For many years the graves were only marked by rough, wooden headstones cut out and inscriptions carved upon them with jackknives by comrades of the dead Confederates. Those letters were skilfully engraved and usually gave the name, rank, birth, and date of death, in fact, being the chief authority from which the official list was made up. A short time ago, however, a party of Georgia journalists visited the little cemetery, noted that the wooden headstones were fast going to decay, and, in order to rescue from oblivion the identity of their soldier dead, the newspapermen, upon their return home, raised by popular subscription in the South enough money to defray the expense of erecting a marble tombstone at the head of each grave. Only a few of the original wooden headboards are now in existence, and these are kept as souvenirs of the love that the soldiers bore for their dead friends.

The following is the list of graves:

J. E. Cruggs, Colonel Eighty-fifth Virginia.

E. M. Tuggle, Captain Thirty-fifth Georgia Infantry.

A. E. Upchurch, Captain Fifty-fifth North Carolina Infantry.

J. P. Peden, Second Lieutenant Hamilton's Battery.

Joel Barnett, Lieutenant-Colonel Ninth Battalion, Louisiana Cavalry.

William J. Hudson, Lieutenant Second North Carolina Infantry.

D. E. Webb, Captain First Alabama Cavalry.

J. W. Nullins, Lieutenant First Mississippi Infantry.

W. E. Hansen, First Georgia Infantry.

H. D. Stephenson, Captain Fifteenth Arkansas Infantry.

R. D. Copass, Lieutenant Sixth Tennessee Infantry.

J. D. Caraway.

C. B. Jackson, Virginia.

J. Huffstetter, Lieutenant First Battalion Arkansas Infantry.

L. B. Williams, Lieutenant Sixty-third North Carolina Infantry.

W. P. Harden, Lieutenant North Carolina Infantry.

J. M. Dotson, Lieutenant Tenth Tennessee Cavalry.

D. D. Kellar, Private Second Tennessee Cavalry.

S. G. Jetter, Alabama Infantry.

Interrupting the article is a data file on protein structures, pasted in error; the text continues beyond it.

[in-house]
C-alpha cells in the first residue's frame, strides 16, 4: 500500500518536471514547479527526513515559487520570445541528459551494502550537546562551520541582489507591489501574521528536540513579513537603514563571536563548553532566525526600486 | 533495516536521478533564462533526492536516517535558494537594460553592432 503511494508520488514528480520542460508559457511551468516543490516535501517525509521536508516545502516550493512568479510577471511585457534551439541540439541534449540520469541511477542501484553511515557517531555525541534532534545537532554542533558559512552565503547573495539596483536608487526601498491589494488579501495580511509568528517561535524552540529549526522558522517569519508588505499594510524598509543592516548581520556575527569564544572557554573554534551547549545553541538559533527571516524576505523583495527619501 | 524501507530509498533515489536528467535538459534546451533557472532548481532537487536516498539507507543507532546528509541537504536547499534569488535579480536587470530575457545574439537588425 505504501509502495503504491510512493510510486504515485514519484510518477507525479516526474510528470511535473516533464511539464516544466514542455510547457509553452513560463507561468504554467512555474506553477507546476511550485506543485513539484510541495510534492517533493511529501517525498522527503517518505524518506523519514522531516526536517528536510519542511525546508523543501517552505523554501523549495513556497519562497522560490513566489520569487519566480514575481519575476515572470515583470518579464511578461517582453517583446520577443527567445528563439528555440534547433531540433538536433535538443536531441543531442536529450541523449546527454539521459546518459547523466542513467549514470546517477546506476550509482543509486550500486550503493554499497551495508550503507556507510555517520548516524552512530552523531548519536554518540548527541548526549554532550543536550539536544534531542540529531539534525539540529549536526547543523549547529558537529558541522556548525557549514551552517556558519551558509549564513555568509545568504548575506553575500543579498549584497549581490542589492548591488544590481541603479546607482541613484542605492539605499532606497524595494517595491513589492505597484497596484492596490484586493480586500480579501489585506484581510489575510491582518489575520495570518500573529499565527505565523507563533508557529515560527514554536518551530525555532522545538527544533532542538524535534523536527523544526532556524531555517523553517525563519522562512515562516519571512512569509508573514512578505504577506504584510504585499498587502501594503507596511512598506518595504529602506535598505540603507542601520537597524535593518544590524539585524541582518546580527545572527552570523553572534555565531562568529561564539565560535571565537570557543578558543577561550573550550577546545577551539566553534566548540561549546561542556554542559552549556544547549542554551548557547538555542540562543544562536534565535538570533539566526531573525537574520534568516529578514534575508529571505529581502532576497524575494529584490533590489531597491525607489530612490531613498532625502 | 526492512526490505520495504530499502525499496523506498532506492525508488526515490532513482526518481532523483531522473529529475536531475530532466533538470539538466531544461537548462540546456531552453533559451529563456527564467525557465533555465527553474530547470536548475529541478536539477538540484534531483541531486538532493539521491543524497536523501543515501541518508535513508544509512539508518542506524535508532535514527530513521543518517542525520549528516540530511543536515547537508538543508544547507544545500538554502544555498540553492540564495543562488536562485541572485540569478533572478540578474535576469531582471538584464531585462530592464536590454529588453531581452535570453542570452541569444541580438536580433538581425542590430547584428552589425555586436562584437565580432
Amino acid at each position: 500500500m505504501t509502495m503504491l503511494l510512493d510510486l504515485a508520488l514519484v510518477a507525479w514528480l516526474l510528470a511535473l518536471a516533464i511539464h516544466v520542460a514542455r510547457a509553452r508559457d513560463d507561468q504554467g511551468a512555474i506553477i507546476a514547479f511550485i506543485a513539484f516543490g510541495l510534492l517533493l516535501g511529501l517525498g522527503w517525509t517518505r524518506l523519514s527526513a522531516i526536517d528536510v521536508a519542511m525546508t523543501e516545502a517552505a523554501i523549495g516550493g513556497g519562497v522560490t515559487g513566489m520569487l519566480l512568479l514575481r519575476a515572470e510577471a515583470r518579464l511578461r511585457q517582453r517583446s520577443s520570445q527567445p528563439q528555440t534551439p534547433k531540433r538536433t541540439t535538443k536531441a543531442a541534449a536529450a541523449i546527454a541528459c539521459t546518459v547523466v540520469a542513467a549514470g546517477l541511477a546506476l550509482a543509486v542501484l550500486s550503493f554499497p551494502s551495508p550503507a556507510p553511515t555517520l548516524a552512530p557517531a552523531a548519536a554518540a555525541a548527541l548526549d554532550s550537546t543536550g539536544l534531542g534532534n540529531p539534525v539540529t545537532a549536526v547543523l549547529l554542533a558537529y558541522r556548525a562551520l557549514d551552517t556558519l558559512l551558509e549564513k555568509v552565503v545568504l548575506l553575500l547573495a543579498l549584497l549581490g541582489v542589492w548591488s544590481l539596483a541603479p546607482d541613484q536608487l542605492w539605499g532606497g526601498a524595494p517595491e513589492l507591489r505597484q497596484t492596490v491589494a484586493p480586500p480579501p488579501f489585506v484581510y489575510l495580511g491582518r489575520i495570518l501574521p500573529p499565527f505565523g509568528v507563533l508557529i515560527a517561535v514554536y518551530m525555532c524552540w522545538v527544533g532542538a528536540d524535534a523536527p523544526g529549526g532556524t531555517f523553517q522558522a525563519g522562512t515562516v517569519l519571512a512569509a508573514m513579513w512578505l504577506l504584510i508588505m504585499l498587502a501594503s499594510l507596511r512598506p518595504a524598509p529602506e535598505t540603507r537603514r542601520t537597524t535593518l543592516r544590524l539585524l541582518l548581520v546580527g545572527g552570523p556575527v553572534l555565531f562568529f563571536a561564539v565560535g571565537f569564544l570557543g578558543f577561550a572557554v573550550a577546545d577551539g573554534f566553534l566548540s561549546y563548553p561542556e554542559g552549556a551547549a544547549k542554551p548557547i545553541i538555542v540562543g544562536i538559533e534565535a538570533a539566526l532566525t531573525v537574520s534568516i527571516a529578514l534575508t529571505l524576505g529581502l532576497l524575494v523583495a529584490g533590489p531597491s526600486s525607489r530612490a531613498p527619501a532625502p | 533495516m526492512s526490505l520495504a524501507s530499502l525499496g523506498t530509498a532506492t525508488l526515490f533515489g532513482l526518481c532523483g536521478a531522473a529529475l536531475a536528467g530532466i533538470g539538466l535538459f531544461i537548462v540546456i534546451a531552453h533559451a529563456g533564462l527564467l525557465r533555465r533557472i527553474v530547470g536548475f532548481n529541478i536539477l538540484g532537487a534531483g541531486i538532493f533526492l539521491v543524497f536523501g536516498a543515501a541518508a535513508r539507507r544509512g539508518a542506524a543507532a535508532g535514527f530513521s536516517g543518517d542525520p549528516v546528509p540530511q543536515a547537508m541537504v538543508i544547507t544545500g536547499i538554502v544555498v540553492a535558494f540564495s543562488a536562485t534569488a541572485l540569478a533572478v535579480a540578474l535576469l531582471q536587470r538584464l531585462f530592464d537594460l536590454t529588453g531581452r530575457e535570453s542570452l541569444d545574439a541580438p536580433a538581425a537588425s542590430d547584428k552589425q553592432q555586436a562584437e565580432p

C. W. Gillespie, Captain North Carolina Cavalry.

B. Anderson, Private Missouri S. C.

W. W. Veasey, Lieutenant Tenth Kentucky Cavalry.

J. W. Gregory, Captain Ninth Virginia Infantry. [264]

Peter Cole, Private Sixtieth Virginia Infantry.

William Johnson, Private Poindexter's Missouri Cavalry.

E. L. More.

Daniel Herrin, Poindexter's Missouri Cavalry.

J. W. Collier, Lieutenant Eighteenth Kentucky Infantry.

John M. Kean, Captain Twelfth Louisiana Artillery.

L. W. McWhirter, Captain Third Mississippi Infantry.

John Dow, Pulaski, Ohio.

R. Hodges, Memphis, Tennessee.

E. Gibson, Lieutenant Eleventh Askansas Infantry.

D. Christian, One Hundred and Twenty-eighth Virginia Infantry.

L. Raisins, Forty-sixth Virginia Infantry.

Samuel Fox, Colonel.

J. Ashbury, Kentucky.

J. Reeves, First Georgia Cavalry.

J. A. McBride, Lieutenant Sixtieth Tennessee Infantry.

S. R. Graham, First Lieutenant Third Texas Cavalry.

S. W. Henry, Captain Nineteenth Tennessee Cavalry.

E. M. Orr, Lieutenant Sixty-second North Carolina Infantry.

Mark Bacon, Captain Sixtieth Tennessee Infantry.

J. B. Hardy, Captain Fifteenth Arkansas Infantry.

Hugh Cobble, Private Fifth Kentucky.

J. B. Cash, Lieutenant Sixty-second North Carolina Infantry.

J. W. Johnson, Captain Green's R. Missouri S. G.'s.

J. U. D. King, Captain Ninth Georgia Infantry.